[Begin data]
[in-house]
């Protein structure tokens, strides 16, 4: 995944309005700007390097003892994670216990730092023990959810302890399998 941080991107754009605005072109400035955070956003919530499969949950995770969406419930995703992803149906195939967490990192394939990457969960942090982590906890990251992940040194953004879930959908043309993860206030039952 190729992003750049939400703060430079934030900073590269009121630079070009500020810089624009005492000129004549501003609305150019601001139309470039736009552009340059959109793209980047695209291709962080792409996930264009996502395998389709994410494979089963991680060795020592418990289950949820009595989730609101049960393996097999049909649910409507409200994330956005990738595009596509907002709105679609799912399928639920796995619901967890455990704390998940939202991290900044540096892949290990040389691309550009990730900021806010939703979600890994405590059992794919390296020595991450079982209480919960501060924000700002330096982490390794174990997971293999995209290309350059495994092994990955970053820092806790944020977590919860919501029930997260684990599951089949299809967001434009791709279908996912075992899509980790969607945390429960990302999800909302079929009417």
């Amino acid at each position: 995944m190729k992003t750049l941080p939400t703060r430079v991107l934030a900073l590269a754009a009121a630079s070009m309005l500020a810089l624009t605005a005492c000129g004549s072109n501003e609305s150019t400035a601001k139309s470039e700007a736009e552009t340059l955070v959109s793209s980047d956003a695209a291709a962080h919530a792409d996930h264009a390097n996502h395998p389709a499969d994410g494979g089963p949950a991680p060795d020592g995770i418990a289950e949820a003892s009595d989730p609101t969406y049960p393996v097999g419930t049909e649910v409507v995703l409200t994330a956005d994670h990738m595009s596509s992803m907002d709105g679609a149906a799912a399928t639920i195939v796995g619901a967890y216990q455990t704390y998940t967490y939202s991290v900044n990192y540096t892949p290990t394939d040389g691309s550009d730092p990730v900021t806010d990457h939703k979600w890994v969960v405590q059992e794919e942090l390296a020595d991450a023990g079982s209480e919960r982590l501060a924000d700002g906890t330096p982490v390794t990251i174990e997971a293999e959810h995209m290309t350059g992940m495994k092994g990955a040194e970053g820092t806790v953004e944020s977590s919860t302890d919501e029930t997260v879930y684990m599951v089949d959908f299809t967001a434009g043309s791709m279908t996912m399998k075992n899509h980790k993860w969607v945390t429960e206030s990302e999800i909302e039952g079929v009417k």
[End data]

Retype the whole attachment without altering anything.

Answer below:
[in-house]
């Protein structure tokens, strides 16, 4: 995944309005700007390097003892994670216990730092023990959810302890399998 941080991107754009605005072109400035955070956003919530499969949950995770969406419930995703992803149906195939967490990192394939990457969960942090982590906890990251992940040194953004879930959908043309993860206030039952 190729992003750049939400703060430079934030900073590269009121630079070009500020810089624009005492000129004549501003609305150019601001139309470039736009552009340059959109793209980047695209291709962080792409996930264009996502395998389709994410494979089963991680060795020592418990289950949820009595989730609101049960393996097999049909649910409507409200994330956005990738595009596509907002709105679609799912399928639920796995619901967890455990704390998940939202991290900044540096892949290990040389691309550009990730900021806010939703979600890994405590059992794919390296020595991450079982209480919960501060924000700002330096982490390794174990997971293999995209290309350059495994092994990955970053820092806790944020977590919860919501029930997260684990599951089949299809967001434009791709279908996912075992899509980790969607945390429960990302999800909302079929009417």
């Amino acid at each position: 995944m190729k992003t750049l941080p939400t703060r430079v991107l934030a900073l590269a754009a009121a630079s070009m309005l500020a810089l624009t605005a005492c000129g004549s072109n501003e609305s150019t400035a601001k139309s470039e700007a736009e552009t340059l955070v959109s793209s980047d956003a695209a291709a962080h919530a792409d996930h264009a390097n996502h395998p389709a499969d994410g494979g089963p949950a991680p060795d020592g995770i418990a289950e949820a003892s009595d989730p609101t969406y049960p393996v097999g419930t049909e649910v409507v995703l409200t994330a956005d994670h990738m595009s596509s992803m907002d709105g679609a149906a799912a399928t639920i195939v796995g619901a967890y216990q455990t704390y998940t967490y939202s991290v900044n990192y540096t892949p290990t394939d040389g691309s550009d730092p990730v900021t806010d990457h939703k979600w890994v969960v405590q059992e794919e942090l390296a020595d991450a023990g079982s209480e919960r982590l501060a924000d700002g906890t330096p982490v390794t990251i174990e997971a293999e959810h995209m290309t350059g992940m495994k092994g990955a040194e970053g820092t806790v953004e944020s977590s919860t302890d919501e029930t997260v879930y684990m599951v089949d959908f299809t967001a434009g043309s791709m279908t996912m399998k075992n899509h980790k993860w969607v945390t429960e206030s990302e999800i909302e039952g079929v009417k």